Waiting for asylum: ‘I felt like a shadow that was slowly disappearing’

Hermon Tsegay is happy in Ireland but critical of a system that left her in limbo

Hermon Tsegay: “I’m less naive about how the world works.” Photograph: Cyril Byrne

Hermon Tsegay: “I’m less naive about how the world works.” Photograph: Cyril Byrne

 

When Hermon Tsegay’s family moved to Eritrea in the late 1990s, the teenager hoped to avoid being drafted into the nation’s military service. However, within a year of arriving in the city of Asmara it was clear that military obligations were unavoidable.

“I remember there were a few days in PE class when we had military training. They’d even keep us after school to do extra training. Then it reached the point when it became mandatory to serve in the national service for all men and women above 18.”

Tsegay spent the first 16 years of her life in Addis Ababa in Ethiopia, where her father ran a plastics factory. However, when war broke out in 1998 between Ethiopia and neighbouring Eritrea, he was deported back to his home country. A year later Tsegay, her mother and siblings followed.

The Eritrean government claimed that military service, which was introduced in 1995 as part of the country’s reconstruction effort after 30 years of war, would last only 18 months. However, it became increasingly apparent to Tsegay and her family that many of the young people being sent to training camps were not coming back.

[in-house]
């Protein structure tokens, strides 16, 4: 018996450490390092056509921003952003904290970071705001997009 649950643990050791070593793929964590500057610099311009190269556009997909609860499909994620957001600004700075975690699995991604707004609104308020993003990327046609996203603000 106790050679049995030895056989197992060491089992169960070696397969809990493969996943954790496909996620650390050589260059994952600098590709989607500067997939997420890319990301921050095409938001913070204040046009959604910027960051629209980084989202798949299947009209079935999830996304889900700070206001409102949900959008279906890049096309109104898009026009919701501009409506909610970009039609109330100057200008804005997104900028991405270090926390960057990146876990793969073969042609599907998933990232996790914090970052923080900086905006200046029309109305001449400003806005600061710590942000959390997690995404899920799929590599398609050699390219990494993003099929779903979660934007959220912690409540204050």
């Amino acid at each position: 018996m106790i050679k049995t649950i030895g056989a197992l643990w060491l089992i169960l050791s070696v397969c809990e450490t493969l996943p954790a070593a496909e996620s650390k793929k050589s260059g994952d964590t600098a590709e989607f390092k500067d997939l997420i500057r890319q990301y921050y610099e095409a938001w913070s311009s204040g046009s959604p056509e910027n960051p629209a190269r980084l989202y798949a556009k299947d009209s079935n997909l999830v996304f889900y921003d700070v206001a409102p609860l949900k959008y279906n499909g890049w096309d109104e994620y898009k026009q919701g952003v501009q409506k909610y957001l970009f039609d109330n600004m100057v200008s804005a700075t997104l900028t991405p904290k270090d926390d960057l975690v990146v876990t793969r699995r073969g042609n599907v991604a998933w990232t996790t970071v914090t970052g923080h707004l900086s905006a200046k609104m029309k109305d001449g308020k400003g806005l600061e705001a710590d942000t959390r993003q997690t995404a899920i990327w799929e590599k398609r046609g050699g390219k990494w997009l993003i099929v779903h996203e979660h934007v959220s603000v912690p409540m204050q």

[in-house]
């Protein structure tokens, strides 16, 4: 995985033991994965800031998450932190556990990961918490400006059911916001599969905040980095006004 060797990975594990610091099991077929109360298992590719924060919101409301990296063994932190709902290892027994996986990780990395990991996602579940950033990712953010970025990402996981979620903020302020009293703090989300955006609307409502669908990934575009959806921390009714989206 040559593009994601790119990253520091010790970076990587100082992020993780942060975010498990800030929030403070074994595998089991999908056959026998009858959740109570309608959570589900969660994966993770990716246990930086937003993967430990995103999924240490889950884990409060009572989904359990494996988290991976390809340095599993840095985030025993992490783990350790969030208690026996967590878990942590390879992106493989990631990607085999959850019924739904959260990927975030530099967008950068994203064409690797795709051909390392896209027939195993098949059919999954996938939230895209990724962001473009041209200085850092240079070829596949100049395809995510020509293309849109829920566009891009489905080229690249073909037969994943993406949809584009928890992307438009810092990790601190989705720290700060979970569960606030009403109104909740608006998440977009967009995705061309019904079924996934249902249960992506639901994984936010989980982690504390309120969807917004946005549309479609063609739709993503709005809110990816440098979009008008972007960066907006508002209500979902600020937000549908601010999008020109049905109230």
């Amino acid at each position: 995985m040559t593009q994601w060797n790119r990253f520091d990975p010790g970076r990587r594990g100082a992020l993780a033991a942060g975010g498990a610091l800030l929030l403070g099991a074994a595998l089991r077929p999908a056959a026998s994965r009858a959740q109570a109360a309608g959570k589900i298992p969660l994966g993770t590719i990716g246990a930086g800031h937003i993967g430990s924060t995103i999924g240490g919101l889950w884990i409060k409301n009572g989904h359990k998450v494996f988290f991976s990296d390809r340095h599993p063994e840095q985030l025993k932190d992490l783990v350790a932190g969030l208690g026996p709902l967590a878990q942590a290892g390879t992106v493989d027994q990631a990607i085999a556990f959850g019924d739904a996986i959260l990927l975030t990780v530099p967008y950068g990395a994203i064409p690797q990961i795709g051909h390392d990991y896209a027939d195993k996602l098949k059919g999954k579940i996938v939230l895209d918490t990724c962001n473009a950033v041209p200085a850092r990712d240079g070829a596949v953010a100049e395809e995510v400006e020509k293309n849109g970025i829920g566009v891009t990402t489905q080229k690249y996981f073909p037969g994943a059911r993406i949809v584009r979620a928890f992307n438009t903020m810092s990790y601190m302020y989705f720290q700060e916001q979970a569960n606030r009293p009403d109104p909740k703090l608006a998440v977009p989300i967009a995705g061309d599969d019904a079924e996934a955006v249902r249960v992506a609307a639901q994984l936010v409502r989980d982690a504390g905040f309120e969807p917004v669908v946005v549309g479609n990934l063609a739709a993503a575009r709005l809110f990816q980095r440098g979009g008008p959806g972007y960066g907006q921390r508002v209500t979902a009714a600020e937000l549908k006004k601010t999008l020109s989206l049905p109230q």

“You would hear stories that men could do whatever they wanted to women once you were there. These were military men who fought against the Ethiopian regime and were completely detached from real society. It was dangerous; nobody would choose to go there.”

Many women opted to get married as soon as they turned 18 rather than face conscription. The only way for men to avoid service was to flee the country. Many young Eritreans embarked on the perilous journey across the Sahara desert followed by the equally hazardous odyssey across the Mediterranean to Europe. Thousands continue to make this same journey with an estimated 3,027 Eritreans crossing the Mediterranean so far this year.

Move to Uganda

Tsegay’s father, who had considerable savings from his plastics business, paid for his older children to study abroad so they could avoid joining their peers in rural training camps. Because of her youthful looks, Tsegay managed to avoid immediate conscription after graduation and found work at a local international school. However, she knew it was only a matter of time before she was spotted.

Tsegay decided to follow her brother and sister to Uganda, where they both worked, and, after completing a course in teacher training, found a job at a school teaching history and art. There she met a young Irish teacher named Gemma and was introduced to another Irish teacher who was recruiting for a school in Libya. Attracted by the promise of higher salaries at the school in Tripoli, the pair applied for jobs, and in 2010 they moved to North Africa.